In general, it may be said that women are more skilled than men in communication [36–39]. But how would this affect media richness preference? It could be argued that females would prefer rich media because they get more out of all forms of communication. The additional richness would bring more benefits to them than to men. In other words, men would not profit as much from multiple cues as women do, so men would have a higher preference for lean media than women which would allow them more time to respond appropriately. This is similar to the social compensation hypothesis  which proposes that the socially anxious are more likely to profit from computer mediated communication because the communication environment is less threatening.
From an alternative point of view, it could also be argued that females have less of a need for media richness because their skills enable them to use all means effectively; the cues that are lost with the leaner media would have less impact on females than on males. Thus preference for media richness would be higher for males than females. Females would be more open to adapting to new, leaner media because they would lose very little with fewer cues; this phenomenon would be related to the rich get richer hypothesis [41, 42]. This hypothesis proposes that those who are gifted in communication benefit the most from learning to use new media because it gives them yet another means to communicate with others. This study should shed light on how these two frameworks come into play with media richness preference.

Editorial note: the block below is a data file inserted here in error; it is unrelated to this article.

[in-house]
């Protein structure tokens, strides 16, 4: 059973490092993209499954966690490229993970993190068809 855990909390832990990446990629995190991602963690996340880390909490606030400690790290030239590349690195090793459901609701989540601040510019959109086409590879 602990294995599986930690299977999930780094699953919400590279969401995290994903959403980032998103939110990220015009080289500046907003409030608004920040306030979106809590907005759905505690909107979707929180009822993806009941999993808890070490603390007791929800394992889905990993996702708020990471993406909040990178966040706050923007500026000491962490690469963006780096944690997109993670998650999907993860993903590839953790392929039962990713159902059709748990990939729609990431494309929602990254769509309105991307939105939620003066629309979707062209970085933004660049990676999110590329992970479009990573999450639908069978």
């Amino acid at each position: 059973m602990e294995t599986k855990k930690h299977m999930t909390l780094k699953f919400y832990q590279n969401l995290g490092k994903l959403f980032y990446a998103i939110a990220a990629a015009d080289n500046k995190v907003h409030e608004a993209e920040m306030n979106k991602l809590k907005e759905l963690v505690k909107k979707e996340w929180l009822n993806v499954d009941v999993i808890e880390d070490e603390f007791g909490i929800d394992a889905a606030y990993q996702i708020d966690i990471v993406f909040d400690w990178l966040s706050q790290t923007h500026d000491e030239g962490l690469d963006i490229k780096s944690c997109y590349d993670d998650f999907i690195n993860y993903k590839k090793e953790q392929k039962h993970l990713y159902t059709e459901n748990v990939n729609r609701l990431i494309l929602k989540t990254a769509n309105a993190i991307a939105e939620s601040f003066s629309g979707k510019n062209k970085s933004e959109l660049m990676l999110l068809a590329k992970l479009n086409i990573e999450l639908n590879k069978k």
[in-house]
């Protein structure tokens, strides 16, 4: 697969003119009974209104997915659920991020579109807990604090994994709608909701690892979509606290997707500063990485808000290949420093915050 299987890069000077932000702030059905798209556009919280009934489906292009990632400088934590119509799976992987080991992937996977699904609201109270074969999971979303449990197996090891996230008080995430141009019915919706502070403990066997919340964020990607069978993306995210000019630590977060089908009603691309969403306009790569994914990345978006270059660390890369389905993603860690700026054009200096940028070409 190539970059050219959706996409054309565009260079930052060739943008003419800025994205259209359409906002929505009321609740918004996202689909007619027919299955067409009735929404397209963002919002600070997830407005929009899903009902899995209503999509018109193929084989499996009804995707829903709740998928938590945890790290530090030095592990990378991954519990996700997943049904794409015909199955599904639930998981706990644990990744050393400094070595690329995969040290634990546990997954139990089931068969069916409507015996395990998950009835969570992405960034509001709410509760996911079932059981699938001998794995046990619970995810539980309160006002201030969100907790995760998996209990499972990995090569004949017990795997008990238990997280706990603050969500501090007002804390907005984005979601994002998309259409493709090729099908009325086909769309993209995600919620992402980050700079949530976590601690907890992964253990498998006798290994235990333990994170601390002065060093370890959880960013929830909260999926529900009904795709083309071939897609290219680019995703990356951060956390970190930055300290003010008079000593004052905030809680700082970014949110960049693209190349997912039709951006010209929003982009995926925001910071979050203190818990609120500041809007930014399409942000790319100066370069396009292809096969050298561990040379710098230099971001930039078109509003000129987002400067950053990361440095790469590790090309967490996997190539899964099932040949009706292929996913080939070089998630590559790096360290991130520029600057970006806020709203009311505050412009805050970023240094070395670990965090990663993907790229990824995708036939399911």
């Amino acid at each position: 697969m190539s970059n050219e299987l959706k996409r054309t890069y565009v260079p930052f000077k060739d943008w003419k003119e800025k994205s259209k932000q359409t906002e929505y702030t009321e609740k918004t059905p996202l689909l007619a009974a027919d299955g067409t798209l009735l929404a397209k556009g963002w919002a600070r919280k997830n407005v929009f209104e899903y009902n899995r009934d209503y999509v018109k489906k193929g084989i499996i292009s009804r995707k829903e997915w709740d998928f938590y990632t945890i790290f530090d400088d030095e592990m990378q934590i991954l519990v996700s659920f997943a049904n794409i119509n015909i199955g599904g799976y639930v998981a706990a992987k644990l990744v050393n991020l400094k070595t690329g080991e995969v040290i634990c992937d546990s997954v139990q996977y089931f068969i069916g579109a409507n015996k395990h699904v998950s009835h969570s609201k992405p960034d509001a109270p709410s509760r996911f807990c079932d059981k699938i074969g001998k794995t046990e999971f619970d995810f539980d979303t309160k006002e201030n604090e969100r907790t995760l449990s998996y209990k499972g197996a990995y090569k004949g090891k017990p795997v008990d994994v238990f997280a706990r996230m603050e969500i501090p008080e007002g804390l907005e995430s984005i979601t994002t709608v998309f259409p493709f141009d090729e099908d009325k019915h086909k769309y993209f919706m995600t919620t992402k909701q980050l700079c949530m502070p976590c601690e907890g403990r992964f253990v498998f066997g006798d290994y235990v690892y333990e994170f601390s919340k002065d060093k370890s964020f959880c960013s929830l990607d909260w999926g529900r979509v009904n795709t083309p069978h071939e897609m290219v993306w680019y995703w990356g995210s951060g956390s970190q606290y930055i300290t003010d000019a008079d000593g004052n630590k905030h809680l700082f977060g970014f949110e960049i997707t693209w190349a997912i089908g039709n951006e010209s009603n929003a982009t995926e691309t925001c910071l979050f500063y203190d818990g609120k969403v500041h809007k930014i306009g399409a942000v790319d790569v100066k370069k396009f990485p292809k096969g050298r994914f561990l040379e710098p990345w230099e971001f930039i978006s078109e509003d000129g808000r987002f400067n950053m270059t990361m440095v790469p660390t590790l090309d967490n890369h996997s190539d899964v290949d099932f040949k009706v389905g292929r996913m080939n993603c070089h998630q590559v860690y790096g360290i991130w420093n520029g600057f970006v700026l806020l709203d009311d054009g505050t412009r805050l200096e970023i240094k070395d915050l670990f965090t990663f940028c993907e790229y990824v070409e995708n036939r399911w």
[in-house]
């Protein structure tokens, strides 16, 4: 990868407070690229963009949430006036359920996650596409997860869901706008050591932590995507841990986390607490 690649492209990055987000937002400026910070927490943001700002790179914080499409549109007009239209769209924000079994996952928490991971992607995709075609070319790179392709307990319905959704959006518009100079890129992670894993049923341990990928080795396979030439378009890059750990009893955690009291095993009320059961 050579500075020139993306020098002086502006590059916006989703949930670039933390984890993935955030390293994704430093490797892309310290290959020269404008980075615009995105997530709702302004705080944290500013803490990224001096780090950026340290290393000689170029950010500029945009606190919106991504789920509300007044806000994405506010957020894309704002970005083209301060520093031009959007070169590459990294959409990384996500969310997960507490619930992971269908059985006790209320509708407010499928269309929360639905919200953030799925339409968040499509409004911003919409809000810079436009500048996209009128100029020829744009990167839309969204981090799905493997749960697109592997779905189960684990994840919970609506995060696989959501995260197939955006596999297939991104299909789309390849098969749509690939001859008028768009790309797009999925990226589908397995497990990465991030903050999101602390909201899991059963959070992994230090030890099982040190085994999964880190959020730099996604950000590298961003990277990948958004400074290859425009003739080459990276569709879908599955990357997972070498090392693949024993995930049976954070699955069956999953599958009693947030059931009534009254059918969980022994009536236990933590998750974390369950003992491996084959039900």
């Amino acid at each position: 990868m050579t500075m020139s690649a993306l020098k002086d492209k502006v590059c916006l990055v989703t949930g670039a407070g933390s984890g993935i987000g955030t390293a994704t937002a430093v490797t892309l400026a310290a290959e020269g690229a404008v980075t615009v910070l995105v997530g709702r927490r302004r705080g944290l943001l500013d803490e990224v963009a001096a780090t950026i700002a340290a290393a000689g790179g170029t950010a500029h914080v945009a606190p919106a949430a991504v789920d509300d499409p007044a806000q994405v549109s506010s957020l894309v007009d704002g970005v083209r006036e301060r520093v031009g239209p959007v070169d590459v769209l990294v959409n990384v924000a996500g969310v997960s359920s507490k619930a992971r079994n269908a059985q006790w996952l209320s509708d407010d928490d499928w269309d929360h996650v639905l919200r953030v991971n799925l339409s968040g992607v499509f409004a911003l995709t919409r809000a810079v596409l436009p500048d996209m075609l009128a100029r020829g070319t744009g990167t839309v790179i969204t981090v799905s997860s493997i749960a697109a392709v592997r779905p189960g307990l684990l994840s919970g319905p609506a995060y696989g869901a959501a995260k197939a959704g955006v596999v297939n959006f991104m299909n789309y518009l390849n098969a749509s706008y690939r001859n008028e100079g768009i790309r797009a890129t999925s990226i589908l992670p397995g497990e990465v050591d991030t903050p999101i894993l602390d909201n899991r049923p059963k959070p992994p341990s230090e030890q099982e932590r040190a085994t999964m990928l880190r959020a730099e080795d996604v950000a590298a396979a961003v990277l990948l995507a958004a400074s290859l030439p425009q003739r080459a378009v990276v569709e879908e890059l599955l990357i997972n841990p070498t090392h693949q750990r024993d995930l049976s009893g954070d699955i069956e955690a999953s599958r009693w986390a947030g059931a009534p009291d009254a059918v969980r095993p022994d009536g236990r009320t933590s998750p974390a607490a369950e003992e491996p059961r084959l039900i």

3.3. H3: Personality Traits Will Predict Media Richness Preference
The two perspectives mentioned above may come into play. The rich get richer hypothesis  would suggest that people with traits predicting better communication would prefer the leaner media because it gives them yet another tool to do what they do well, with little loss from having fewer cues. The social compensation hypothesis  would suggest that people with the traits that predict weaker communication skills would prefer the leaner media because these new media are less threatening and easier to manage. It is not easy to predict which traits would predict the most effective communication across the various media. However, high extraversion, high agreeableness, high conscientiousness, high openness to experience, and low neuroticism have all been linked to many socially desirable qualities. These five traits predict higher self-esteem, locus of control, and generalized self-efficacy . They also predict emotional intelligence as measured by several scales  along with well-being and satisfaction with life . Thus it is possible that extraversion, agreeableness, conscientiousness, openness to experience, and low neuroticism will either positively predict media richness preference (the social compensation hypothesis) or negatively predict media richness preference (the rich get richer preference). This study will shed light on which framework is most relevant for the individual differences examined.